Silence was an enjoyable thriller, with a few annoyances in the female characters.
Six years ago, Jack Till helped Wendy Harper disappear. But now her ex boyfriend and former business partner, Eric Fuller, is being framed for her presumed murder in an effort to smoke her out, and Till must find her before tango-dancing assassins Paul and Sylvie Turner do.
The Turners are merely hired to do a job, though, and prefer to remain anonymous. When they find that a middleman has let the true employer know their identities, finishing the job is no longer enough. Their fee just went up. And now they must double-cross the man who wants Wendy dead before he can double-cross them—if their jealousy and cold-blooded calculations don’t result in a fatal lovers’ quarrel first.
Thomas Perry is known for his Jane Whitefield books, about someone leading people into hiding and into new lives. Silence has an interesting twist on this idea– Jack Till coached Wendy Harper in the skills she would need to successfully disappear 6 years ago. Now, he needs to find her, and must unravel the steps she took.
The book switches between views of Jack (& Wendy) and that of Sylvie (& Paul) Turner, the ballroom dancing killers for hire, with occasional looks at other characters. For the most part, the characters were interesting and well written, but I had an issue with each of the two primary female characters.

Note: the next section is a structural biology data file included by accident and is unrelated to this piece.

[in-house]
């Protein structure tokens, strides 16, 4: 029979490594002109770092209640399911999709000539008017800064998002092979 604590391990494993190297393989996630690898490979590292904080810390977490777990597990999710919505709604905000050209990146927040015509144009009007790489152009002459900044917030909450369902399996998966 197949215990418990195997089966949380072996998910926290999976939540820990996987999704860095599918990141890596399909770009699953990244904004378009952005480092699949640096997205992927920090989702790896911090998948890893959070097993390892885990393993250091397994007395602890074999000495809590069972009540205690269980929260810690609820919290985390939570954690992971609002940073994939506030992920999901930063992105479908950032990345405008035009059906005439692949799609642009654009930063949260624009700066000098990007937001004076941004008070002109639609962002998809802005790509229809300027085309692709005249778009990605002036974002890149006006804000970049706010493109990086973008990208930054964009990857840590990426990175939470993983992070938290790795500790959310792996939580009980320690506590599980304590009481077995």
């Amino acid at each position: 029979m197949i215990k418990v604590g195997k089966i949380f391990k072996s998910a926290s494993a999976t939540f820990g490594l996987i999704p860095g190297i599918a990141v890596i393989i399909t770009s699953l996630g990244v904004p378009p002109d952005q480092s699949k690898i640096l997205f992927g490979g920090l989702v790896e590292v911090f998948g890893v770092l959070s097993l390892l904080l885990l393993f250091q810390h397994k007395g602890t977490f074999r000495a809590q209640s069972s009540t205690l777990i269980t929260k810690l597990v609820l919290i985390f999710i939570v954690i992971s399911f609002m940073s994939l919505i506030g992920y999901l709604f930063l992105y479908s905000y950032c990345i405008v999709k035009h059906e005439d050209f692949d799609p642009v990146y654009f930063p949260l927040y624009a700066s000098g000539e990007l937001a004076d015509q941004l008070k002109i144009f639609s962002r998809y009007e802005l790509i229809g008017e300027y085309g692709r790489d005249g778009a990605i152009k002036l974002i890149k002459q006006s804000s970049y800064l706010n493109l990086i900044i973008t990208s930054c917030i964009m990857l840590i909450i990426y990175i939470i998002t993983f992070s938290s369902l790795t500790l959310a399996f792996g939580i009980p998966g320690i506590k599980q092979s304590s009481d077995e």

Sylvie married a killer for hire, and became his partner in his business as well. In the middle of a job (which isn’t going well), she keeps worrying about why he doesn’t show her more affection, does he still love her, is she losing her beauty as she’s aging, and so on. This was distracting and unnecessary.
Wendy’s actions are shaped by her falling in love with Jack during their short acquaintance, when he was teaching her how to escape the person trying to kill her. In spite of this, she marries a man with children, putting them all in danger. I wanted to think she was a different sort of person.
Paul and Sylvie were quite funny, but I found their cavalier attitude towards killing disturbing. I’m not counting this as a flaw, but I did want to mention it as a warning.
There was a twist at the end I didn’t see coming, one that answered the minor problems I had with the plot up until that point. The book kept me listening, and that’s the biggest test of an audiobook.